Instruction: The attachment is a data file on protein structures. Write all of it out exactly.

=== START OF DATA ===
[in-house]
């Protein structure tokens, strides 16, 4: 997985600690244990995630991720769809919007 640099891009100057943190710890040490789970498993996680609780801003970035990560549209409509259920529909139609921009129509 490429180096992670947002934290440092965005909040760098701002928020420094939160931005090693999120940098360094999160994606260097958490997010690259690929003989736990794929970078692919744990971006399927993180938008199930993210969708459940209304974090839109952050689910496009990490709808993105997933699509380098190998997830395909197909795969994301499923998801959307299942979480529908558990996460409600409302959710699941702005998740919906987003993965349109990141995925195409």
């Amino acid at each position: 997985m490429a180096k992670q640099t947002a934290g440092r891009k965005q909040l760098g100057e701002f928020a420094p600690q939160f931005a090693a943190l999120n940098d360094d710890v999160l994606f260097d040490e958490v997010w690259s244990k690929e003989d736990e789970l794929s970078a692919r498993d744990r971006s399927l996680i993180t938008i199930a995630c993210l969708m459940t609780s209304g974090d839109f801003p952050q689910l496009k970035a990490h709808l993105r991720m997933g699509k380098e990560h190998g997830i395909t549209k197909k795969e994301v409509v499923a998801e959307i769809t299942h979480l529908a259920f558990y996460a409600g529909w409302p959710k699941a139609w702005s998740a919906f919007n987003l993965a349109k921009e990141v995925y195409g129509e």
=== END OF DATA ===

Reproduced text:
[in-house]
């Protein structure tokens, strides 16, 4: 997985600690244990995630991720769809919007 640099891009100057943190710890040490789970498993996680609780801003970035990560549209409509259920529909139609921009129509 490429180096992670947002934290440092965005909040760098701002928020420094939160931005090693999120940098360094999160994606260097958490997010690259690929003989736990794929970078692919744990971006399927993180938008199930993210969708459940209304974090839109952050689910496009990490709808993105997933699509380098190998997830395909197909795969994301499923998801959307299942979480529908558990996460409600409302959710699941702005998740919906987003993965349109990141995925195409």
């Amino acid at each position: 997985m490429a180096k992670q640099t947002a934290g440092r891009k965005q909040l760098g100057e701002f928020a420094p600690q939160f931005a090693a943190l999120n940098d360094d710890v999160l994606f260097d040490e958490v997010w690259s244990k690929e003989d736990e789970l794929s970078a692919r498993d744990r971006s399927l996680i993180t938008i199930a995630c993210l969708m459940t609780s209304g974090d839109f801003p952050q689910l496009k970035a990490h709808l993105r991720m997933g699509k380098e990560h190998g997830i395909t549209k197909k795969e994301v409509v499923a998801e959307i769809t299942h979480l529908a259920f558990y996460a409600g529909w409302p959710k699941a139609w702005s998740a919906f919007n987003l993965a349109k921009e990141v995925y195409g129509e």